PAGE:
The Washington Bullets had hoped to begin their critical six-game road trip here Tuesday night with a bang. Instead, they drew a blank.
With point guard Frank Johnson unable to play because of a jammed toe, the Bullets were slow, sluggish and out of synch. They weren't much of a match for the young and aggressive Golden State Warriors.
The Warriors got 26 points from Joe Barry Carroll, 21 from Lewis Lloyd and a big defensive game from rookie Lester (the Molester) Conner in defeating the Bullets, 111-93, at Oakland Coliseum-Arena.
Going into the game, the Bullets had won four in a row and six of their last seven, all at Capital Centre, and were trying to make it to .500 for the first time since Jan. 12. Instead, they dropped to 24-26 and looked more like the team that had lost nine a row a while back instead of the one that was turning itself around. It was Washington's ninth straight loss on the road.
"The All-Star Game break didn't help us at all," said Bullets Coach Gene Shue. "We were playing so well and the break just killed our momentum. I was afraid of that. We tried to keep the momentum going, but we lost it somehow. This certainly isn't the way we wanted to start this trip."
Greg Ballard, who had 18 points, 10 rebounds and four assists, said he didn't want to sound like he was making excuses, but that the layoff did have an effect on the team.
"It takes time for us to get into a groove," he said. "We were in one before the break, but we aren't now, and it might take us time to get it back. That's just the kind of team we have."
Shue said he will put the Bullets through two hard days of practice before Friday night's game in Seattle against the SuperSonics.
Johnson, who came off the injured list a month ago after a chipped elbow, hurt his right foot in the last game before the all-star break. He didn't practice Monday but suited up and warmed up Tuesday night. However, his foot hurt so badly that it was decided not to play him.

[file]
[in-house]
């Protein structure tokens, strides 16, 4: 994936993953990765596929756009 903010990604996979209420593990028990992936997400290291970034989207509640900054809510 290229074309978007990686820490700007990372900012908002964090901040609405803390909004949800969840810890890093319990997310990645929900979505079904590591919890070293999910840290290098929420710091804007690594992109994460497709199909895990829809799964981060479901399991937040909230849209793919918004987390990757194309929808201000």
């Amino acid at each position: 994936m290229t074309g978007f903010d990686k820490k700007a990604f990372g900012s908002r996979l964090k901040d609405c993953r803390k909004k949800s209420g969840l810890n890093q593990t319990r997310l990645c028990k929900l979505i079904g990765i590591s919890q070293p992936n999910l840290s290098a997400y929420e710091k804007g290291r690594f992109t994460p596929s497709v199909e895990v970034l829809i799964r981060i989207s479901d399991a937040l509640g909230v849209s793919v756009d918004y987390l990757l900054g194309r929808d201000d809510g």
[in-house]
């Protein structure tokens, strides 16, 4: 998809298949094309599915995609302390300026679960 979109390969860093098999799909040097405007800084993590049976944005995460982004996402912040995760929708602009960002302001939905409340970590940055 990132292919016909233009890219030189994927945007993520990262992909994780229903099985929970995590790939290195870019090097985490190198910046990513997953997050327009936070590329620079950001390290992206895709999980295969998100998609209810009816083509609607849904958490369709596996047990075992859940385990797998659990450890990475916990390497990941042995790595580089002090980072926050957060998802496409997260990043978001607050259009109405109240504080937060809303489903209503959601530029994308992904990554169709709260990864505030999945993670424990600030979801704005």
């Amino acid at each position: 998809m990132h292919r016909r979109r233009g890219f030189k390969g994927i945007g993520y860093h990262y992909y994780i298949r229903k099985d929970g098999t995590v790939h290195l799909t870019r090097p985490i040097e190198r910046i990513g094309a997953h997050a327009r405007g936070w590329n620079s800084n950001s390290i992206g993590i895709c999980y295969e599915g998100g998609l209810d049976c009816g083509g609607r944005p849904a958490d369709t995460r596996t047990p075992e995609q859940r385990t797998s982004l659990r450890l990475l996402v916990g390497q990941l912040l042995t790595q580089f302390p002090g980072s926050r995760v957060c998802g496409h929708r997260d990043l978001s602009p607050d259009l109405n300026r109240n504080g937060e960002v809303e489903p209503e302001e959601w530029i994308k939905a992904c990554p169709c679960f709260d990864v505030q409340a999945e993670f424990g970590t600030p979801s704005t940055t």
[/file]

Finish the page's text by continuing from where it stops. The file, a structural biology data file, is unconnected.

"(Trainer) John (Lally) made a pad for my foot to give it a cushion and some support, but I still couldn't do the things I wanted during warmups," said Johnson. "I'll rest it the next two days and, hopefully, I'll be able to play in Seattle."
Shue moved Ricky Sobers to point guard and started Don Collins at shooting guard against the Warriors. Kevin Grevey, who hadn't played in the previous four games, was the third guard.
The Bullets have been successful by using a three-guard rotation of Sobers, Johnson and Collins, but, with Johnson out, Shue was left scrambling. The only other person capable of playing point guard is rookie Bryan Warrick, who Shue has been reluctant to use lately. He played Sobers the entire first half before resting him late in the third period.
"Having to play Ricky at the point really hurt us," said Shue. "He's our best shooting guard and certain plays we want to run work best when he's playing that spot. Not having Frank hurt us there. It threw off our rotation and we had trouble getting the right combinations of players in the game."
Spencer Haywood had an off game and Rick Mahorn got into early foul trouble trying to contain the 7-foot Carroll, so Shue went with two small forwards much of the game, shuttling Ballard, Charles Davis and Carlos Terry.
Davis made seven of 12 shots and scored 15 points.
The Bullets led only twice, at 2-0 and 4-3, although they trailed by only a point at the end of the first quarter.